How often do paternity tests show infidelity?

While some families begin with parents getting married and planning to have children, some occur unexpectedly between unmarried couples. In some cases, it may not be clear who the father is. This could be at question even when parents are married. When paternity is at issue, parents can take certain steps to not only get an answer but also options when the results are in.

How often do paternity tests show infidelity? It is been told that roughly 10 percent of all assumed biological children are actually the result of infidelity. Although this statement has survived decades, the fact of the matter is that this assertion is actually a myth. In fact, many of the men questioning paternity are not the ones who believe infidelity took place. It is often the man’s new partner suggesting the testing to help them avoid child support obligations.

Current data suggests that 3 out of every four men questioning paternity are the biological father. Despite these figures, men are often convinced that their child may not be theirs. The reason for this is the prevalence of non-paternity over the decades and even centuries. Although men may still stress their concerns that a child may not be theirs, the reality is that more times than not, a DNA test will prove that the child is theirs.

Whether you are seeking to establish paternity to collect child support, initiate a relationship with a child or to prove that your are not the father, it is important to understand how the process works and how it can benefit you. It can be a complex and emotional process, making it essential to take steps to protect your rights.

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Author: On behalf of Katie L. Lewis of Katie L. Lewis, P.C. Family Law

Family Mediation Day 2: What about the children?

Family breakdown is never easy and often it is extremely stressful and painful for everyone involved, parents and children. Everyone needs help and guidance, from friends, counsellors, therapists and lawyers.

Mediation can help enormously, providing a real viable alternative to court proceedings which can often exasperate the inevitable consequences of family breakdown: fear, anger, betrayal, worry and anxiety about the future but most of all anxiety about how the children will cope.

Court proceedings and endless correspondence between solicitors can do nothing to help with those very common and very understandable emotions. Mediation can.

Mediation is ideally and uniquely equipped to be able to help parents focus on the needs of their children and to involve the children.

Specially trained Mediators can see the children in confidence and speak to them about how they feel, what they would like their parents to do and how they see the future.  Those views can then be fed back to the parents if the children agree.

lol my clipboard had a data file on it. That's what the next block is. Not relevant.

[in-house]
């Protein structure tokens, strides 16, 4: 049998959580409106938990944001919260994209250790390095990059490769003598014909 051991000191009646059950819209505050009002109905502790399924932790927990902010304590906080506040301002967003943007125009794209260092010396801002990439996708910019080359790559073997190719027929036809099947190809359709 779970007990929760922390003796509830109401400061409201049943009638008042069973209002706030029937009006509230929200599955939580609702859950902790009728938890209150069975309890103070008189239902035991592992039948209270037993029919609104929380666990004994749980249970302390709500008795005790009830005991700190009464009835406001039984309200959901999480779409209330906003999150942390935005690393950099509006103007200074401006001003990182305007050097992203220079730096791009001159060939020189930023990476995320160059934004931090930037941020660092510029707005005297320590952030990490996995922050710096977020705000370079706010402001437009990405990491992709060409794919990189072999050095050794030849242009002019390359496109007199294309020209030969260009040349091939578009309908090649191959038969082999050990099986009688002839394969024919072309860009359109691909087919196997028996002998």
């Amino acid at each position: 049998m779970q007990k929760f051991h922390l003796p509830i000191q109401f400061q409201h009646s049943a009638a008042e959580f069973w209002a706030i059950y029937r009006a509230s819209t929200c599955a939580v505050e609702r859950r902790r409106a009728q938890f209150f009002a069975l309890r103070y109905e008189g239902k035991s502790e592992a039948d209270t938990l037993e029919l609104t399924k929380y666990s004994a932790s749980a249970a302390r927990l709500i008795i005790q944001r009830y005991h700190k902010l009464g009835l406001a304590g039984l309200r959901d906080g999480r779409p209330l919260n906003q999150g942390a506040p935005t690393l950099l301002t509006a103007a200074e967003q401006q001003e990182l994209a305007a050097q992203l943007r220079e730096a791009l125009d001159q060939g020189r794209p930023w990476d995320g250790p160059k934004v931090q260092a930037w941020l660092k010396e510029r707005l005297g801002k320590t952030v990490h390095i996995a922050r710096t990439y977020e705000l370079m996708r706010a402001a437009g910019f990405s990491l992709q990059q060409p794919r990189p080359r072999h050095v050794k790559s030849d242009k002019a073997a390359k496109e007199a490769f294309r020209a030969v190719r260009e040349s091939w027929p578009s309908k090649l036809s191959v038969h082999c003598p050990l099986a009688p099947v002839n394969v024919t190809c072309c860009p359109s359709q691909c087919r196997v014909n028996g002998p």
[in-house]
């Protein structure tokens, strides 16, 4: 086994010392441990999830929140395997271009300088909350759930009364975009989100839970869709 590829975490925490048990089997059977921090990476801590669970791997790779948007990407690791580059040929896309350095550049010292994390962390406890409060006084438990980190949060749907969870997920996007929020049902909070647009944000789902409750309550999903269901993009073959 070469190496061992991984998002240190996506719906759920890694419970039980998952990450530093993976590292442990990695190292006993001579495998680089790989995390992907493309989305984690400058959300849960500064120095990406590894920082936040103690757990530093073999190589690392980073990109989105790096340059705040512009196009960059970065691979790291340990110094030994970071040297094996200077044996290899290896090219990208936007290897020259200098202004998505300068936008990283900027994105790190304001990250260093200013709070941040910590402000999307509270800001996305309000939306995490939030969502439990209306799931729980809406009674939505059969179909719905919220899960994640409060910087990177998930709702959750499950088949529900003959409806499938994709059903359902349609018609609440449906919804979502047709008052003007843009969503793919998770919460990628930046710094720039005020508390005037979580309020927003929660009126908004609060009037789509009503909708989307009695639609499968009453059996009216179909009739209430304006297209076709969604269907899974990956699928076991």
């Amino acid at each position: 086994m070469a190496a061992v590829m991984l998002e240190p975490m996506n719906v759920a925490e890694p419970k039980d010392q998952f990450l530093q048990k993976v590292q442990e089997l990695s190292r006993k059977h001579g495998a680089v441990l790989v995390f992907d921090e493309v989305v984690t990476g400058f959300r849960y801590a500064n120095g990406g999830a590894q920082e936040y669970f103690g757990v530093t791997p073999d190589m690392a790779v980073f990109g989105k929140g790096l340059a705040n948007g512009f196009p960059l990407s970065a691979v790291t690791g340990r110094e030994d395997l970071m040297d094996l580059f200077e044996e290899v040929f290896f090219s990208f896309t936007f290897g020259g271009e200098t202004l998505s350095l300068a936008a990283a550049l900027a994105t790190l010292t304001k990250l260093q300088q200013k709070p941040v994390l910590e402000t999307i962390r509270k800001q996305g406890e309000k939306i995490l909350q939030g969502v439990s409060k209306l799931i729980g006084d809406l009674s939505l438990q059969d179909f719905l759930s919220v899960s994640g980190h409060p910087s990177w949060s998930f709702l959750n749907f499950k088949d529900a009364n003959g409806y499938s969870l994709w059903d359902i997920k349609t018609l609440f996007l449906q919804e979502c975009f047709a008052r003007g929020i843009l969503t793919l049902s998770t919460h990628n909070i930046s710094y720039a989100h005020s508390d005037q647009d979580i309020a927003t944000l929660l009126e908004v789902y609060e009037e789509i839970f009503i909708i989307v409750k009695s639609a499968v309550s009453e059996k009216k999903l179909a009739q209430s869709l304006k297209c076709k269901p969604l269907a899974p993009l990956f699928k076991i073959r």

In this way, the parents can make informed decisions about the future knowing and taking into account what their children have said.

This is in addition to all the other benefits of family mediation:

  • It is quicker
  • It is cheaper

As part of Family Mediation Week, and the initiative of the Family Mediators Association (FMA), there is a wealth of very helpful material available including:

Meet our mediators

Here at Stowe Family Law we strongly support the use of mediation when managing a relationship breakdown, and are pleased to have the following mediators in our team:

National Family Mediation Week 21- 25th January 2019, Click here to find out everything you need to know about Family Mediation and how it can help.

Graham Coy

22 January 2019

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Author: Graham Coy

Stowe tips: What is a special guardianship order?

Hannah Ross, Solicitor from the Stowe office in Leeds joins us on the blog today to look at special guardianship orders? What are they? Why would you need one? And, how do you get one?

Special guardianship orders were introduced in 2005 and are governed by the Children Act 1989. They are often described as a mix of a child arrangement order and an order for adoption.

Why should I choose a special guardianship order?

A special guardianship order application is suitable in circumstances whereby the child has been living with you for a period of time or they have been placed into your care by way of care proceedings.

The order remains in place until the child has reached the age of 18 and although you share parental responsibility with the parents, you are able to make almost all decisions about the child without the parent’s approval.